By: Prashil Kumar
Bashir had never imagined losing his father. However, he chose losing him, for good. He could never imagine death upon his father. But he chose that too.
Bashir was five when he figured that his father was unwell. On most nights, his father, Ahmed laid face down on a mat. Meanwhile, his mother, Bahar heated rags over a primus stove, subsequently placing them on Ahmed’s backside. Peering at his parents, Bashir learnt that they were using warmth to ease Ahmed’s discomfort. But after seeing the practice repeated, he knew it was only offering temporary relieve. This upset Bashir. He hated seeing his father gripped in such ill fate. And therefore, clenched his little fists, determined to find the best remedy which could rid all miseries away, forever. Because Ahmed was precious for Bashir. And even more after Bashir lost and found him.
Ahmed had returned home, to Bashir and Bahar, a week ago with his lips stretched and drooping at the sides. His cheeks which Bashir had snuggled into countless times had changed, too. They had lost their chubbiness, accommodating numerous black spots and scars. Seeing Ahmed for the first time after eighteen months, Bashir found him unrecognisable. This often urged Bashir to probe into his father’s plight. But he always refrained from doing so. Fearing his enquiry could hurt his parents sentiments, Bashir never took any chances. Additionally, his only neighbours lived several miles away and hardly had any clue about their dire circumstances. Encountering a lack of investigative options, Bashir, all by himself, drew upon different possibilities. “Daddy may have forced his mouth into a whole muskmelon, without chopping it up, first. Perhaps, Daddy stumbled and fell. Perhaps, these things happen when people age.”
Eventually, Bashir ruled all his hypothesis as highly unlikely, calling them stupid enough to be applicable on his mid aged father, who was nothing less than a hero for him.
It was not that Ahmed had returned entirely alien. His high pitched voice drew familiarity as Bashir recalled the tone from several months back. Those vocals were at their peak with excitement when Ahmed offered the first kite flying lesson to Bashir; three weeks after returning. One Friday afternoon, he led Bashir to a mountaintop near their home. He then hurled their kite which was a piece of red fabric bolstered by woven straws, high into the air. “Loose, loose,” Ahmed insructed Bashir to loosen the yards of thread coiled around a bottle so that the kite could rise higher up and float about. Unknowingly, Bashir over-unfastened, therefore Ahmed ordered, “tight, tighten it,” implying to shorten the length of the string. Shortly, the kite sailed gracefully into the breeze blowing from the Persian Gulf. It appeared as if a bird was looming amid the mountains, several feet above rocky terrain, hunting on its prey. The sight pleased Ahmed. Thrilled, he patted Bashir’s head, “Well done!” Reciprocating, Bashir secretly wished his father a speedy recovery. It bothered him that Ahmed still addressed his aches at night and staggered while walking. He wanted his father as he originally was. At the same time, he rejoiced that Ahmed was by his side.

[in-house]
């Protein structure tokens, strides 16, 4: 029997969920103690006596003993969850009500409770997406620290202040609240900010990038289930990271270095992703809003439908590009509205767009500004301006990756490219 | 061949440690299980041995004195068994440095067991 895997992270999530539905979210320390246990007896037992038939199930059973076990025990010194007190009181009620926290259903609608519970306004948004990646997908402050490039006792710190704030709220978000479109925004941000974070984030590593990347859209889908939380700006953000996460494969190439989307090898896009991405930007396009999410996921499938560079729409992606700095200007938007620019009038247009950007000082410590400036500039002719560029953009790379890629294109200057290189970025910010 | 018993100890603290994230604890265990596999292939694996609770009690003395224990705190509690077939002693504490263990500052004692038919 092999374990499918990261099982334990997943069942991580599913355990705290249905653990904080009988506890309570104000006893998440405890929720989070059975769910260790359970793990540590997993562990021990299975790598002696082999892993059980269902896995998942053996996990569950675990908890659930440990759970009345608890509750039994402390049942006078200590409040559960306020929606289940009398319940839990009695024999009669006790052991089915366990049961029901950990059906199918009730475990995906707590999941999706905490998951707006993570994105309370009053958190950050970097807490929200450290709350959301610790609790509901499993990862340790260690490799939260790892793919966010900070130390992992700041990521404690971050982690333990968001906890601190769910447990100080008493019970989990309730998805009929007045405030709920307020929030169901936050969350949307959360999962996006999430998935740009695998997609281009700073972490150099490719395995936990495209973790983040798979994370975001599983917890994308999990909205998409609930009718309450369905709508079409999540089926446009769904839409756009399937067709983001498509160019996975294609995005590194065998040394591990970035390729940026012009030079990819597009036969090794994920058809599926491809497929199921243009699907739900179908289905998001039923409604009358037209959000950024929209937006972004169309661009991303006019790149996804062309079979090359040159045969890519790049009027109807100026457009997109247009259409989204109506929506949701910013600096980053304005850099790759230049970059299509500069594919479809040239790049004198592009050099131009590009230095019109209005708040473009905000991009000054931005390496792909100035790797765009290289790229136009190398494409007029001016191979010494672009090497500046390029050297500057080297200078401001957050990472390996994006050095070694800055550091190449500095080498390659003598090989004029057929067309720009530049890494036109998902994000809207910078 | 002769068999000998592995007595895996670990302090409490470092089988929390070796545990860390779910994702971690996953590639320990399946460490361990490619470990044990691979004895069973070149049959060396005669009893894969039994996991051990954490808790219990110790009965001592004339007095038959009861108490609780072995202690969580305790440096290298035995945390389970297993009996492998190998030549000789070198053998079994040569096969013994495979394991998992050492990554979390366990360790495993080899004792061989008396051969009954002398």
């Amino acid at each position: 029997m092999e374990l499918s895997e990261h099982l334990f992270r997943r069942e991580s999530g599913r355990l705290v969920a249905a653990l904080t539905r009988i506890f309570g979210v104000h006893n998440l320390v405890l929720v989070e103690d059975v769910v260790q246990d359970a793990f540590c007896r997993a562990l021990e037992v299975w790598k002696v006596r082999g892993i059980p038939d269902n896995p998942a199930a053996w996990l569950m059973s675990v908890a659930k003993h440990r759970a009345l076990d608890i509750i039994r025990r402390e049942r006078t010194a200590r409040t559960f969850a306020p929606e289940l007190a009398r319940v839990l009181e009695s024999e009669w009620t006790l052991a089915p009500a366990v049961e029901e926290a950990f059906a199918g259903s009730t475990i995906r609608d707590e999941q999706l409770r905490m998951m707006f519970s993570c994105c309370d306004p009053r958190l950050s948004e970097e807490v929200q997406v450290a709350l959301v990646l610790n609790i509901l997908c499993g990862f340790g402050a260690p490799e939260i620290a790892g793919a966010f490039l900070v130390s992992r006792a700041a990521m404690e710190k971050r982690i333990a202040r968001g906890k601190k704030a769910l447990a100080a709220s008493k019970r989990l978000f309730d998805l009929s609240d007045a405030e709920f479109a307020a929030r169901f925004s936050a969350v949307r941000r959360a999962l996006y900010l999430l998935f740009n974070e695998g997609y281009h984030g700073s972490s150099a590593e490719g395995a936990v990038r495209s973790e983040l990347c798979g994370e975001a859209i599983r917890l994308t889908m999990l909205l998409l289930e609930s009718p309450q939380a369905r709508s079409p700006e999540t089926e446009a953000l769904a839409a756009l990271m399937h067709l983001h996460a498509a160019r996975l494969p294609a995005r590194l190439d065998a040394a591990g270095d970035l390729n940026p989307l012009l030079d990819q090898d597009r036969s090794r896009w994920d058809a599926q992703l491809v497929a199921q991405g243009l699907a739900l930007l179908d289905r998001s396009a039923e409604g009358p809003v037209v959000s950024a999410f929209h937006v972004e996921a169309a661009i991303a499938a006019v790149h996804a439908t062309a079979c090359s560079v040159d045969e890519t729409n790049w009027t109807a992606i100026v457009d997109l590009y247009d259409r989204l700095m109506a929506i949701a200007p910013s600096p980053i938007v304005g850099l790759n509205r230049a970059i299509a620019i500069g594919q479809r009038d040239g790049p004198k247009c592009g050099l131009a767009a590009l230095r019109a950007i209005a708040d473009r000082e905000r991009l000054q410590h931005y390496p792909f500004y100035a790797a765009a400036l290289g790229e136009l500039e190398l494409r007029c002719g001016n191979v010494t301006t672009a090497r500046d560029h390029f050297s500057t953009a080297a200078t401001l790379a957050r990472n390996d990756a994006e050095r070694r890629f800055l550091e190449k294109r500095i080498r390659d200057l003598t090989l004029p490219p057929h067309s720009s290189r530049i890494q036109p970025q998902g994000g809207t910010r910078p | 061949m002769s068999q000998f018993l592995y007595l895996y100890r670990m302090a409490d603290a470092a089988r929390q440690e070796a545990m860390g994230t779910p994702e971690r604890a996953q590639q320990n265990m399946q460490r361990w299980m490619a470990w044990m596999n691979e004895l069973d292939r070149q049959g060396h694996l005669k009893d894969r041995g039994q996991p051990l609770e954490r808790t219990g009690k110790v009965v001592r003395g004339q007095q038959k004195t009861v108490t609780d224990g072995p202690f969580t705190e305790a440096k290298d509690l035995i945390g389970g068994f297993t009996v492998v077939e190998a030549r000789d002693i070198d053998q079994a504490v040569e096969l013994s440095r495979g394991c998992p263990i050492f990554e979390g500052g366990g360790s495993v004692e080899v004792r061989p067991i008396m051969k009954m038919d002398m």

But his joy never lasted long. Two years later, Ahmed disappeared, again. Obtaining only words
of hope from his mother, the seven year old was left guessing about his father’s whereabouts and the duration of his absence. Feeling lost and helpless, Bashir’s anxiety grew each day. He had never explored the other side of the valley or had any idea what lay beyond the sky high mountains. His family had no transportation too. Unable to set off by himself, Bashir turned toward his kites. Believing kites could travel vast distances, Bashir inked a message on them – “Come back home, Daddy.” Every Friday afternoon, he trekked from his cottage to a hilltop, navigated his kite high up into the clouds and then cut it loose. Expecting the gale to steer his pleads to lands beyond his reach, Bashir would observe the kite until it faded into the horizon. He hoped that when Ahmed would receive them, it would muster courage in him to escape and return home as he once had. After assuring himself that his initiatives would pay, Bashir would cuddle into bed – “Come back home, Daddy.”
That same year, Bashir was wrenched by his arms from his sleep. Adjusting his eyes to half a dozen torch beams, he recognised his mother surrounded by half a dozen strangers. She leaned against a wall with hands over her head, wailing to a gunman beside her, “My baby is innocent, leave him alone.” Perceiving threat, inclined Bashir to defend his mother and home. Attempting to chase the intruders away, he put his weight into his fist and rammed a stomach beside him.
The next moment, his hands were bound and a rifle thrusted into his backside. Bashir’s screams echoed off the mountains. Bursts of laughter erupted followed by yells of English explicits. But were hardly audible. Because Bashir’s shrieks were the loudest of all.
From the next day onwards, Bashir laid flat as Bahar placed heated rags on his sore back. “Something must have been pushed inside Daddy too while he was away, the first time,” Bashir discerned his experience to his father’s. “Daddy is still away. Maybe, someone is still pushing things inside him. If he was home, he would still have endured.” Bashir realised that neither home nor away was safe for his father. It seemed that in both places, harm was inevitable. Thus began his endeavour to consider a risk free haven for Ahmed. Eventually, Bashir struck an ultimate solution. When Bashir felt somewhat strong in his knees, he knelt with his palms open in Sajda, “May the doors of Paradise open for Daddy.” Bashir’s desire to liberate his father from further agony, made him seek shelter from the heavens. A place far from their world where his beloved would be free from pain. The portrayal of life before him rendered death more desirable.